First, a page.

Total Life Forever: forever and ever

By Harleen Sehmi

Total Life Forever is what happens when five young English musicians decide to go underground (literally) into a cellar of aesthetic seclusion, only to emerge with a set of eleven solidly-crafted tracks that are easy on most ears. Foals, comprising Yannis Phillppakis (lead vocals and guitar), Edwin Congreave (keyboard), Jimmy Smith (guitar), Jack Bevan (drums) and Walter Gervers (bass), resurface after a two-year break with this second album.

They met while at school in Oxford and dabbled separately in a number of local bands before coming together to form the highly acclaimed Foals. Total Life Forever is their second offering to their devoted fans and the rest of the world (released May 2010), with their debut album Antidotes having been released just two years prior in early 2008.

Antidotes established Foals as a significant member of the indie/ math rock sub-genre, embodied by angular and dissonant guitars and unusual rhythms. However, with this album, they shed significant aspects of their math rock persona without losing their original signature funk, thus revealing melodic depth and lyrical insight. It represents a fusion of Foals as they were known by Antidotes, a new producer and Philippakis’s mounting interest in Futurology and The Theory of Singularity.

The title itself is drawn directly from the theory, which holds that our efforts of creating artificial intelligence will eventually trigger the destruction of the human race…by robots. Yes, robots. Even Philippakis, in an interview with Clash Magazine, admits that it is a far-fetched claim, but still writes in the title song, “Total life forever, will never be enough, no/ Singularity is here to stay”.

Departing from the complexities of their math rock roots, Foals attempt to venture into new waters with tracks like Spanish Sahara and Alabaster Lover, which have an almost Radiohead-sense about them. It is a definite growth in the best of directions, as evidenced by the Mercury Prize nomination the band received for Album of the Year 2010. Another strength of the album lies in its attempt to balance out their new experimental songs with ones that their listeners are used to, like Miami. However, other songs fade into each other, and are unable to stand out as much as Spanish Sahara, which was used in the season 4 finale trailer of Skins.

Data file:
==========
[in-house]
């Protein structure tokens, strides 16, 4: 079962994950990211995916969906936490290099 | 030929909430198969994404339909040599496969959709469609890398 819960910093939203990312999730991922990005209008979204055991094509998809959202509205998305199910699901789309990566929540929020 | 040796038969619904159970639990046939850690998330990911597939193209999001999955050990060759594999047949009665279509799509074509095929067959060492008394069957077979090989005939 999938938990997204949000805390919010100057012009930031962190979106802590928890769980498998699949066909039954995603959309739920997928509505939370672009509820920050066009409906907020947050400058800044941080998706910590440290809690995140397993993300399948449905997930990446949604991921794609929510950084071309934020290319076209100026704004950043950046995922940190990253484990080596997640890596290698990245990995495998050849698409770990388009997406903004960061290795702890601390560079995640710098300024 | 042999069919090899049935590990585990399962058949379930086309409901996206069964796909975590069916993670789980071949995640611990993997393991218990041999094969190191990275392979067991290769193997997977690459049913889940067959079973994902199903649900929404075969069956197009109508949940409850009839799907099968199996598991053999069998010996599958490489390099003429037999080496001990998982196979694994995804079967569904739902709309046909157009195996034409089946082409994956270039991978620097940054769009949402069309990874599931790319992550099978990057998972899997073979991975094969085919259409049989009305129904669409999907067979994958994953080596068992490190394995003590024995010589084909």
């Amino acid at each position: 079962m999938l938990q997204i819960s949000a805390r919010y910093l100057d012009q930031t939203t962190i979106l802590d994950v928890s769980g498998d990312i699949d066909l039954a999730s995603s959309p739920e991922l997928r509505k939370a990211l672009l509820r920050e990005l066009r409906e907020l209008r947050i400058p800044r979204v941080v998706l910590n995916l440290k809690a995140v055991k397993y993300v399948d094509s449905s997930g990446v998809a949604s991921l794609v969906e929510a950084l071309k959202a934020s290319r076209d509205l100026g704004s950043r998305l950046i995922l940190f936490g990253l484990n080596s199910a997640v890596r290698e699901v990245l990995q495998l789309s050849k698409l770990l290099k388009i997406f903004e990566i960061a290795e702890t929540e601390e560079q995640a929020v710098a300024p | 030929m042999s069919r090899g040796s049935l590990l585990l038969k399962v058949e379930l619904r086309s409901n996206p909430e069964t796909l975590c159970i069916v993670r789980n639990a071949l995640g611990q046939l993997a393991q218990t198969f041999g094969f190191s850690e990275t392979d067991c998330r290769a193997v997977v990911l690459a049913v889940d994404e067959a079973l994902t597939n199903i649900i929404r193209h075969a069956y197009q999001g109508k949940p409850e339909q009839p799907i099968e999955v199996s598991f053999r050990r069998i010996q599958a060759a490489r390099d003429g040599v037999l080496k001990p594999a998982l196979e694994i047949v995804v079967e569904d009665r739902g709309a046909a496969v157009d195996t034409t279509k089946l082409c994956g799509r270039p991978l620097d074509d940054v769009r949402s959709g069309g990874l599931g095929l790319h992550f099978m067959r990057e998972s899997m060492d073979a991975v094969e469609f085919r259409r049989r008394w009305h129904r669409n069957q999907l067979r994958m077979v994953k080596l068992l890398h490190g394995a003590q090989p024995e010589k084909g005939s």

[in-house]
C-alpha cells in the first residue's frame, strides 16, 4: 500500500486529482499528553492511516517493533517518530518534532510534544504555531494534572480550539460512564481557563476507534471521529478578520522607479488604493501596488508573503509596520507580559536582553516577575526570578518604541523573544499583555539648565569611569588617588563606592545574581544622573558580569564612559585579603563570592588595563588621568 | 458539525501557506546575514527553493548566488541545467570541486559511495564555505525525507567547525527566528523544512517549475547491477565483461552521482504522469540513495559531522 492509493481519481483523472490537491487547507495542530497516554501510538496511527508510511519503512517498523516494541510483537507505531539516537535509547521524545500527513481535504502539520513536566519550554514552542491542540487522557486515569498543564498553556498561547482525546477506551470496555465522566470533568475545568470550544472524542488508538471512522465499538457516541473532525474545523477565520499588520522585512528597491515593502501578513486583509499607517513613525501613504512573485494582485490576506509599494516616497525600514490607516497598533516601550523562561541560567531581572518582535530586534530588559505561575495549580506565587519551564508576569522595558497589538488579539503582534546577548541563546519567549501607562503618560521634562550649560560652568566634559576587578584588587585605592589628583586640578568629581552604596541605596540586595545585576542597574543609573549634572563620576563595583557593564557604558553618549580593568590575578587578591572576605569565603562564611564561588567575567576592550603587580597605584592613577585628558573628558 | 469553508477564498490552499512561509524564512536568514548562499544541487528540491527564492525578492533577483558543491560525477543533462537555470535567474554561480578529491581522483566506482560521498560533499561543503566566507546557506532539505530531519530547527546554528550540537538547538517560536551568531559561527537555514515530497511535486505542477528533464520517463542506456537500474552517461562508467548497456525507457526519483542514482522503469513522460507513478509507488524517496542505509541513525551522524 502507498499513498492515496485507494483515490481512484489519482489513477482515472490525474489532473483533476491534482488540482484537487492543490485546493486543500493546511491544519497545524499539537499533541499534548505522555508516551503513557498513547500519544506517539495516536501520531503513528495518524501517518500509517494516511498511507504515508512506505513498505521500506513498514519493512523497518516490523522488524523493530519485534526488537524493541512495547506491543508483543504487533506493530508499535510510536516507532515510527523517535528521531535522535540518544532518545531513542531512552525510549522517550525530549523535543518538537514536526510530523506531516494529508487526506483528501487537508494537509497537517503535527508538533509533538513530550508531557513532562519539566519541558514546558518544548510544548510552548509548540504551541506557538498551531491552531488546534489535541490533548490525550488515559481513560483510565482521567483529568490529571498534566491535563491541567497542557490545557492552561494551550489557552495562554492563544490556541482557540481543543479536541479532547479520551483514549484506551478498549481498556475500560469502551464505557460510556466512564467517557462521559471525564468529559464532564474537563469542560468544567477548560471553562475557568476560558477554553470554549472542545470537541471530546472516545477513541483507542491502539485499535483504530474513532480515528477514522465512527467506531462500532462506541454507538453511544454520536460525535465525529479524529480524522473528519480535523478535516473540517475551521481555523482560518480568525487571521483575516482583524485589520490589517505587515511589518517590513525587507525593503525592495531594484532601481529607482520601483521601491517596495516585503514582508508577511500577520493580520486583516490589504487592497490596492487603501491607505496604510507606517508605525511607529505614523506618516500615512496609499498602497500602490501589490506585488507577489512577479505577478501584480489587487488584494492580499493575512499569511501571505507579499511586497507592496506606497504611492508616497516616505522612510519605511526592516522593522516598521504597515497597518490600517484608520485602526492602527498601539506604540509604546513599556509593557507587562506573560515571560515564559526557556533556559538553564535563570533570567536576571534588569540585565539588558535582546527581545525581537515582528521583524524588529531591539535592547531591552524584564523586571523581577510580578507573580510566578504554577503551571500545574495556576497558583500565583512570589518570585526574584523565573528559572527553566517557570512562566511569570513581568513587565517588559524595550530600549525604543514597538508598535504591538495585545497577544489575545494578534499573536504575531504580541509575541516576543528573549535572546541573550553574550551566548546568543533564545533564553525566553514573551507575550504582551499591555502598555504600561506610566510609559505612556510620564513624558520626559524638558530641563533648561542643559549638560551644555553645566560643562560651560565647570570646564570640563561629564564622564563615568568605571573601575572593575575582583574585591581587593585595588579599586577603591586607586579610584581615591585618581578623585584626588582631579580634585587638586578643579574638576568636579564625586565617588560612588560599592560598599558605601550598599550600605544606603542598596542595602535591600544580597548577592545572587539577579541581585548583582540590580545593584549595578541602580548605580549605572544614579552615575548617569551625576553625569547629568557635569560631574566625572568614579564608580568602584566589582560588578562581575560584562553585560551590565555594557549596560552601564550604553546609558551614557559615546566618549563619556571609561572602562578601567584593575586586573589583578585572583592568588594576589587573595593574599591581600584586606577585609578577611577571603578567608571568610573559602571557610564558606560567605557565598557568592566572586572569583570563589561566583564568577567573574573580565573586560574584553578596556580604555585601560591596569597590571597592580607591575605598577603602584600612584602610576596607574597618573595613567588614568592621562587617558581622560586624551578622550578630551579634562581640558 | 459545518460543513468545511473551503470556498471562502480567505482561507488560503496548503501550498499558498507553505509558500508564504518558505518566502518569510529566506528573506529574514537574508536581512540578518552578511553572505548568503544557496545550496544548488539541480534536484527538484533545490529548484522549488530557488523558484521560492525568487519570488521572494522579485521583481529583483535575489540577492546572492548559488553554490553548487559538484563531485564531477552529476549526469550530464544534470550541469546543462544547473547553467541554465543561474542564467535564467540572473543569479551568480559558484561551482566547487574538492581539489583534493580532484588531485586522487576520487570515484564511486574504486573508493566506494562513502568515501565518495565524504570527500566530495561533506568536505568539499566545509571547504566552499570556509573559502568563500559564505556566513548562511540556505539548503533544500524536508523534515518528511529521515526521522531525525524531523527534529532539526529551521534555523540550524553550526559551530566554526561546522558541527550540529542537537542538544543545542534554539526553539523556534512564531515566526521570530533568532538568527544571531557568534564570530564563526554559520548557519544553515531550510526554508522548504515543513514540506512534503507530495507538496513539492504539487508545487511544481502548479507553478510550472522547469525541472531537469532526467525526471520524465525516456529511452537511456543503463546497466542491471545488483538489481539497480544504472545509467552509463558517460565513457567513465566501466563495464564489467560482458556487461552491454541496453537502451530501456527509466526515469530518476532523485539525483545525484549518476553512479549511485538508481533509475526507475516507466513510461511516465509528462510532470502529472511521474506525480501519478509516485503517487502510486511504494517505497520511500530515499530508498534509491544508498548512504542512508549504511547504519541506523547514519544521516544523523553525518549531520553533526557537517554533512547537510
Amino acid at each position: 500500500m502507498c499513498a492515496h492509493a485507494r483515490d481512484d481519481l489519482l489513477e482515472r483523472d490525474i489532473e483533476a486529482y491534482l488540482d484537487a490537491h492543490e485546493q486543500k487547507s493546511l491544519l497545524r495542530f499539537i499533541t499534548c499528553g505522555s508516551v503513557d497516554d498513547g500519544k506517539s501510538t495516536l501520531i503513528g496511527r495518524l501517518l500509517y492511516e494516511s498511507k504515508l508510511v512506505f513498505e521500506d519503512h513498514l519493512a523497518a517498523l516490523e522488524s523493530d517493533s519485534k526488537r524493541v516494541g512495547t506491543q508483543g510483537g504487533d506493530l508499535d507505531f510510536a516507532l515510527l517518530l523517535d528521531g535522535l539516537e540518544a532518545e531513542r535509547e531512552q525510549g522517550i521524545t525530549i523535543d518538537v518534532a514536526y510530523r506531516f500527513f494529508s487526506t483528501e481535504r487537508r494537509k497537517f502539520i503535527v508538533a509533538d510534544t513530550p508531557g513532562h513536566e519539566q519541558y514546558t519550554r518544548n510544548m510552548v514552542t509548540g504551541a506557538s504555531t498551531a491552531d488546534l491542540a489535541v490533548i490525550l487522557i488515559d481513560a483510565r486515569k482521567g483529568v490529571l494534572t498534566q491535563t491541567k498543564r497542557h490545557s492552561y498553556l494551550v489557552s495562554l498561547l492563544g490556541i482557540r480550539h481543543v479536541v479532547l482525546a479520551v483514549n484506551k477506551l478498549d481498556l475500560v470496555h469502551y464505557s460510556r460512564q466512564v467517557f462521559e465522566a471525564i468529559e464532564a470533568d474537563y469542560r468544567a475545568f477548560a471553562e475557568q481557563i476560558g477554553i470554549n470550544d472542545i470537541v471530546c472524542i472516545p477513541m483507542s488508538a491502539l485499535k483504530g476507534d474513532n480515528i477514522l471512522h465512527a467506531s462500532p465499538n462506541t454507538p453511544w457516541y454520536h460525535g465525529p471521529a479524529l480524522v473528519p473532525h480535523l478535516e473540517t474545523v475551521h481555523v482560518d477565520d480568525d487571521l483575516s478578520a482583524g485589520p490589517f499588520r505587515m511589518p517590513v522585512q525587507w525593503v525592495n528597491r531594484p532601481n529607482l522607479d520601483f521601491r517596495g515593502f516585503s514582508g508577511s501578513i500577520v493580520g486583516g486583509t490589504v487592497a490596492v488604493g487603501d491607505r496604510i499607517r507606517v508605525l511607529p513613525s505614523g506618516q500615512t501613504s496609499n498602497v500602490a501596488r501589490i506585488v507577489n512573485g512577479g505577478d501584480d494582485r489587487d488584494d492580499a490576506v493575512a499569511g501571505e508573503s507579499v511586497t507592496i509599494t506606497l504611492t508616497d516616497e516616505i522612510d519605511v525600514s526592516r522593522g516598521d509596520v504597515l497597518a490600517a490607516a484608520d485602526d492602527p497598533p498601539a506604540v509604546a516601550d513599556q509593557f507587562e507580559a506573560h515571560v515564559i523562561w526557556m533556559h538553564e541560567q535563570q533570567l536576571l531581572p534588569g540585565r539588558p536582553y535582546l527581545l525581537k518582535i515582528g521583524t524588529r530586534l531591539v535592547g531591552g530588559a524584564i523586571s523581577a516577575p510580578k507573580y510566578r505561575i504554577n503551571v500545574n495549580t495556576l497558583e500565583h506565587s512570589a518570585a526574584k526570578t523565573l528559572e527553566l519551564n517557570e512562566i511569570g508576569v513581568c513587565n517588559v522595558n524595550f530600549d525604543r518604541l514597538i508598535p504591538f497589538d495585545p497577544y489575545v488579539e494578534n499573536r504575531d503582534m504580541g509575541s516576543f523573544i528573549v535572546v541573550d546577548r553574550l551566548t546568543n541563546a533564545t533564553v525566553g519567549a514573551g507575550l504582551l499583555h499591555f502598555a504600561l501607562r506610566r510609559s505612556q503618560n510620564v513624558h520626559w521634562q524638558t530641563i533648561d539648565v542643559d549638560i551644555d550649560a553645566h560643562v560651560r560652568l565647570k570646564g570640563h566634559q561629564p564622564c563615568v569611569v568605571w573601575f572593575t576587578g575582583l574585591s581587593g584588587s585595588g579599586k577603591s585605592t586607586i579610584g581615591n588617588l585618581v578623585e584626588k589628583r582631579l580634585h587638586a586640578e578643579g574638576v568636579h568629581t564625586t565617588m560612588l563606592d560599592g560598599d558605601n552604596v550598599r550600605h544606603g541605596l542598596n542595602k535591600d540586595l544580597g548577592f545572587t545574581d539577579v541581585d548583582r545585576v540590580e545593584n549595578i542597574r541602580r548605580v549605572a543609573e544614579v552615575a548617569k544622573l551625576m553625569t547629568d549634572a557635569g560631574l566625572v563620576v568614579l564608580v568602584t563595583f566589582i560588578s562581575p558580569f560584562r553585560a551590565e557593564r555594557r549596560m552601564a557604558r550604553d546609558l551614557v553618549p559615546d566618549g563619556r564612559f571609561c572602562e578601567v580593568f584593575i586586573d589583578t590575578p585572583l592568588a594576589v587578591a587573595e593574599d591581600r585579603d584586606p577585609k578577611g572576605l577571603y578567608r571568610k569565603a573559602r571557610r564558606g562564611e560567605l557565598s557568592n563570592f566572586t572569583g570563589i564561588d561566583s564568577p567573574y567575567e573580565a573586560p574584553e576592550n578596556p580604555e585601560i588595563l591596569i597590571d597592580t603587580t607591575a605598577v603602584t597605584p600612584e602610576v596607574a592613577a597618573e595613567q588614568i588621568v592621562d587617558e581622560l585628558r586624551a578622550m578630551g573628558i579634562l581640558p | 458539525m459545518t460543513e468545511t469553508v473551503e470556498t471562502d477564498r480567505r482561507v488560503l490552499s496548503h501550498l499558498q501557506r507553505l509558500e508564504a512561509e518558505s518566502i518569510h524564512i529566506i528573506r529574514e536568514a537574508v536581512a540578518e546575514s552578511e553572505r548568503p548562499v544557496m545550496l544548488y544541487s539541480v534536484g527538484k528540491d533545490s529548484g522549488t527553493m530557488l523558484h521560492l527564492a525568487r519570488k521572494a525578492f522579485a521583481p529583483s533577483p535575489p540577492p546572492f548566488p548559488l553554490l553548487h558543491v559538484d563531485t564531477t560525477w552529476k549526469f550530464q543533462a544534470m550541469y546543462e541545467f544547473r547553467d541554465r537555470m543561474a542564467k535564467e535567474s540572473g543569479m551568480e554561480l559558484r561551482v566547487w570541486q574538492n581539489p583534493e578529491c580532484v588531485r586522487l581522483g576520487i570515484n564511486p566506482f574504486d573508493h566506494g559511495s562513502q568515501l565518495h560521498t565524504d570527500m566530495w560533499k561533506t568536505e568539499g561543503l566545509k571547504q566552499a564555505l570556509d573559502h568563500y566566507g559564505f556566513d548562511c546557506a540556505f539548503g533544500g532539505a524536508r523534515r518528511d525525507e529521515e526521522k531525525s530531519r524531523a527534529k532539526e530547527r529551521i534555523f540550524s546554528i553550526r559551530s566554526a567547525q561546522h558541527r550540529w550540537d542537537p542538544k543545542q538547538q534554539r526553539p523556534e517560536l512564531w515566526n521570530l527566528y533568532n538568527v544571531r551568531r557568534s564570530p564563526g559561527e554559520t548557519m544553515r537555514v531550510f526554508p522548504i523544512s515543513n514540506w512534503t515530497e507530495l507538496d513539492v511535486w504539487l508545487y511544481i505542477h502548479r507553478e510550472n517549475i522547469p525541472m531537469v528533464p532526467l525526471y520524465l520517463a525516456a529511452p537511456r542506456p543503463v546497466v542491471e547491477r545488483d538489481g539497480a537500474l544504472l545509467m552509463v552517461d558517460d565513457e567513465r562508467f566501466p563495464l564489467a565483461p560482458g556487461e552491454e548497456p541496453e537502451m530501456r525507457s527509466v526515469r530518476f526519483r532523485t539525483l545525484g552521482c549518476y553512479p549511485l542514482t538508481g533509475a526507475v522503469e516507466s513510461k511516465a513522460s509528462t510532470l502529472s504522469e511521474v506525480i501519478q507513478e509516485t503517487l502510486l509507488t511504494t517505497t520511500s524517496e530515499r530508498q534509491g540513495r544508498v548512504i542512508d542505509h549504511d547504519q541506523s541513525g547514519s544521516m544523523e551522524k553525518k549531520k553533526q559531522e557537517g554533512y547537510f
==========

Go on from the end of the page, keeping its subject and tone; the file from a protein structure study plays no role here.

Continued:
The album is a musical treat, with gentler, more subdued and pleasantly engaging instrumentation and vocals, as compared to Antidotes. Total Life Forever will not force you to keep listening to a track on the basis of a catchy guitar rhythm as did a few in their debut album. Despite being a fan of the band’s original choppy guitars in Antidotes, I had this album playing on repeat. One listen is not enough. At least not if you want to understand exactly what it is that Philippakis is trying to say about robots, but also because once you’ve visited the Spanish Sahara you want to keep going back.


Watch this interview to learn more about the band and what inspired their new album.

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